The squawks happen with poorly set or worn out pads and a too stiff of a reed for the player's skill level (softer is better at the beginning, "2.5" reeds for kids starting out, "4.0" for pro types that played for years, and reeds are meant to be replaceable).

I've repadded a couple of clarinets. Setting pads is as effective as leveling frets, fixing the nut, and a pro setup on a guitar -- a good tech can transform a $50 beater into the same ease of playability as a Custom Shop model, but it takes skill and attention to detail.

.
 

CB91710

No GAS shortage here
Platinum Supporting Member
Feb 24, 2019
11,483
SoCal
Any quality band instrument is expensive.
People complain about a US made Strat or Gibson being $2000 to $4000... that is dirt cheap compared to many other instruments.

Cheap plastic "trumpets" are almost $200.
Student model brass trumpets start at $450, but $1400-$2k is the minimum for anything decent (intermediate).
Student model saxophones start at $1000 and go up to $4k... you can pay $700+ for just a mouthpiece, and a 5-pack of reeds costs as much as 5 packs of strings.
 

simoncroft

Still playing. Still learning!
Silver Member
May 30, 2013
20,013
SE England
Any cello or stringed instrument under $25k is considered a intermediate grade instrument to anyone who plays in the symphony.

While I had no reason to doubt you, I just checked a few orchestral stringed instrument dealers over here, and I get the impression that a cello could easily cost £80,000 if you are in a leading orchestra. Violins can famously run into millions, of course. Makes that 1958 Les Paul look a bit of a bargain. :sneaky:
Any quality band instrument is expensive.
People complain about a US made Strat or Gibson being $2000 to $4000... that is dirt cheap compared to many other instruments.

Cheap plastic "trumpets" are almost $200.
Student model brass trumpets start at $450, but $1400-$2k is the minimum for anything decent (intermediate).
Student model saxophones start at $1000 and go up to $4k... you can pay $700+ for just a mouthpiece, and a 5-pack of reeds costs as much as 5 packs of strings.

My wife took me to a large out-of-town charity shop today. I was really surprised by the size of the place, and the range of things they had for sale. There was a guy checking out a trumpet. "Do you play?" I asked. "No," he said. "I used to repair these for a living," I offered. "I can give you a full appraisal if you like."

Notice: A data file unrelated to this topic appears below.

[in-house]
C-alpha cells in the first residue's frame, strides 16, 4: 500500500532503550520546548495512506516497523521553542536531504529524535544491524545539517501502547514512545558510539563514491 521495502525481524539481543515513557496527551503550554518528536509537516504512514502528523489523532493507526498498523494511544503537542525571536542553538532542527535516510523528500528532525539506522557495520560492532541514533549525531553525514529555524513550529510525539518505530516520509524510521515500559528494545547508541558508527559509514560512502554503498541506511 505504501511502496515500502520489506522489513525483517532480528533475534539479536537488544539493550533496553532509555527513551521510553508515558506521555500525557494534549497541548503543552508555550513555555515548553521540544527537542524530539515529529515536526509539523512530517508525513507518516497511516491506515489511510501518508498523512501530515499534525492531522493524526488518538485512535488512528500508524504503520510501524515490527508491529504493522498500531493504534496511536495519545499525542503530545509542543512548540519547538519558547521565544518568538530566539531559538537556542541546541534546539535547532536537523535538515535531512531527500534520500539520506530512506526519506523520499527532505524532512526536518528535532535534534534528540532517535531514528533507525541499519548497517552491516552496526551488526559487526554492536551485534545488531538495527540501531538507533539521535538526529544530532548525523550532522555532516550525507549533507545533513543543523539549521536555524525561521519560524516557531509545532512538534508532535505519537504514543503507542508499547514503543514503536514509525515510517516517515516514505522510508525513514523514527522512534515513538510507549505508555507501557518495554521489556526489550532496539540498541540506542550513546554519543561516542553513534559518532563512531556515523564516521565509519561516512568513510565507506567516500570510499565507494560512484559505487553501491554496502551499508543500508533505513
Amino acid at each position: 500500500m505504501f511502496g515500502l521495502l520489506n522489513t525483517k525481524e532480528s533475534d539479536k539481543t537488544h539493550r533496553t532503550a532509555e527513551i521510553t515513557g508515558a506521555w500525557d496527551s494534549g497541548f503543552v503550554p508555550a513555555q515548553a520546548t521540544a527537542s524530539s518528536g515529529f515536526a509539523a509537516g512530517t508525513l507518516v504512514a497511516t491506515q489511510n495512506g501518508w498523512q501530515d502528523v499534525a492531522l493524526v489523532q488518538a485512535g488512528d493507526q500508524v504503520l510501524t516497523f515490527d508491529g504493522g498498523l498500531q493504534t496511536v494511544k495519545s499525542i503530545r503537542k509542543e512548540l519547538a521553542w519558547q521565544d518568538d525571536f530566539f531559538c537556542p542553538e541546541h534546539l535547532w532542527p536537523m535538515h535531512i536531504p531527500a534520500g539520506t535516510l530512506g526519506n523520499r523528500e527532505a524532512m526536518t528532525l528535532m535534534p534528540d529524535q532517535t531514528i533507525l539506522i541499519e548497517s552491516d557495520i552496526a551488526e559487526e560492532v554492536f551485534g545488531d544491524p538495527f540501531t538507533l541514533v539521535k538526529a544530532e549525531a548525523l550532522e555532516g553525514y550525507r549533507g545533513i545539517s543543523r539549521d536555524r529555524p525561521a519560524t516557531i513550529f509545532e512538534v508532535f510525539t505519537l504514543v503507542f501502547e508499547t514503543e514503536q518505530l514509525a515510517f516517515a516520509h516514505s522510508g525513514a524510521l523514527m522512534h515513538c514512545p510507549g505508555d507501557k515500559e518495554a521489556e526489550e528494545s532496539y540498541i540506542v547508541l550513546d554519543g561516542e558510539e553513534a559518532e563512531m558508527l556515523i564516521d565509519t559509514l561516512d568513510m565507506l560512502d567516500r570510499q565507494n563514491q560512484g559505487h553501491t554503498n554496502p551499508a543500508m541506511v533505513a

"It's missing the thing at the end," said the man. "The mouthpiece is usually in the accessory pouch in the bottom of the case. Here it is with all the oils and cleaning accessories," I showed him. "This one doesn't even go up-and-down," he grumbled, spotting that the middle valve was jammed. "That's a fairly easy fix," I said. "At £20 it's a real bargain."

And, at that point, he walked away, saying nothing. It would have been nice to be thanked, and even nicer to have helped the charity shop sell the trumpet. Alas, we live in a world where craft skills – and understanding of them – don't always have much value anymore.
 

dogletnoir

V----V
Nov 1, 2013
14,002
northeastern us
"An expensive act of vanity" this has to be one of the best things I've ever read on here. And sobering. For years I've wanted a Custom Shop Stratocaster (I have a bit of $ inherited from my late father) but I can never justify the cost of such an act. I am not a professional musician in any way shape or form. And quite frankly I am very happy with the humble Strat that I now have. There is nothing wrong with it and it sounds great to my ears. And we are personally (over) "blessed" with a sheer amount of belongings as it is... It just seems that endless buying has turned into an act of justification in itself, for itself.

I love to read about instruments and the building of them. It is a fascinating subject and I have profound admiration for the people that do such.